The biggest error I consistently see with propane generators is improper fuel tank sizing. It might seem just fine to plop a 500 gallon tank down next to a 45 KW generator and expect everything to be just fine. 500 Gallons may sound like a lot of fuel, but the more important consideration is tank vaporization, that is to say, how fast can the liquid propane can be removed from the tank for use. Propane fuel companies should be able to sizing these things correctly, most of them have books and charts that tell what capacities and sizes are needed. However, as a general trouble shoot guide, the following information is provided:
Generator manufactures will specify how many BTU per hour a generator will require under full load. If not, these are some conservative rules of thumb:
- For every 1 KW of electrical generation, 2 horsepower of engine is needed*
- Under full load, each horsepower will consume 10,000 BTU per hour*
- Propane has 92,000 BTU per gallon
- Propane weighs 4.2 pounds per gallon
*Note: These are not the figures you will find in your engineering handbooks, they are adjusted for generator winding and engine efficiency.
Propane Tank Vaporization Rates (Continuous BTU/hr vs volume at tank temperature):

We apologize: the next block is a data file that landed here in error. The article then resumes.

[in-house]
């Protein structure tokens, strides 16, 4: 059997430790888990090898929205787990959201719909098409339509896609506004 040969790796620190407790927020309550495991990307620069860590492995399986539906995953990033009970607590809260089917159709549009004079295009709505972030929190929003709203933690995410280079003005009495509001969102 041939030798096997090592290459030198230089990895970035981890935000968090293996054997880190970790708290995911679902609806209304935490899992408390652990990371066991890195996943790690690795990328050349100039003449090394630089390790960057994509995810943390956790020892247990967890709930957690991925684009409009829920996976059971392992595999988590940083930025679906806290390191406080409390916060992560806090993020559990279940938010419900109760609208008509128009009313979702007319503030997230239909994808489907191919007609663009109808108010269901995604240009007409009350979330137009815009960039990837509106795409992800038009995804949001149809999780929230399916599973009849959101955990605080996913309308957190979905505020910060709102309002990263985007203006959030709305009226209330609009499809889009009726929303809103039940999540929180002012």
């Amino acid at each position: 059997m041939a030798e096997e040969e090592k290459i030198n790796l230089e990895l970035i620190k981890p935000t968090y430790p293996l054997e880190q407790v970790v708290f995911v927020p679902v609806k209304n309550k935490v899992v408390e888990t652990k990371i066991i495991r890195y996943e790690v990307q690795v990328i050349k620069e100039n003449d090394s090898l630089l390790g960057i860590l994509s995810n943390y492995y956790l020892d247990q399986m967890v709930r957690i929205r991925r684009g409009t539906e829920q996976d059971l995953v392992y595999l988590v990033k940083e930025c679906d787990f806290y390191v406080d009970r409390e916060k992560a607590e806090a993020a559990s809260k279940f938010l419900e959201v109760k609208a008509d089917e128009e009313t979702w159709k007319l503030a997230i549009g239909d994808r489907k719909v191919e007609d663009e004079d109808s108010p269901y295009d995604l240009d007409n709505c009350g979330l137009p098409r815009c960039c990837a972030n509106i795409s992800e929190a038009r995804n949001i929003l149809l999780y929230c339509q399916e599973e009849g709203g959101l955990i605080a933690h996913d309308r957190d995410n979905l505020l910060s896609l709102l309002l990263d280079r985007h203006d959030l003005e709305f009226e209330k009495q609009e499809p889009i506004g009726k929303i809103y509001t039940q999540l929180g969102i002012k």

|Size propane in a tank (assumes 1/3 full)
||Maximum continuous BTU/hr at degrees F
Note: Tank vaporization depends on fuel level, tank temperature and withdrawal rate. The above chart is a conservative generalization and represents a safe median value.
If a propane tank cannot vaporize fuel fast enough, the generator will begin to run lean, eventually overheat and shutdown. The vaporization rate depends on the tank temperature, which drops as fuel is withdrawn. For the above cited 45 KW generator called to duty after a sever winter storm, the tank would need to vaporize: 45KW x 2 HP = 90 HP. 90 HP x 10,000 BTU/hr = 900,000 btu/hr. A 500 gallon tank is too small for that size generator.
As the tank temperature drops a propane tank can develop frost on the outside of the tank, even on a hot summer day, which compounds the problem.
The correct size tank for a 45 KW generator is a 1000 gallons. This can also be two five hundred gallon tanks connected in parallel via a high pressure line.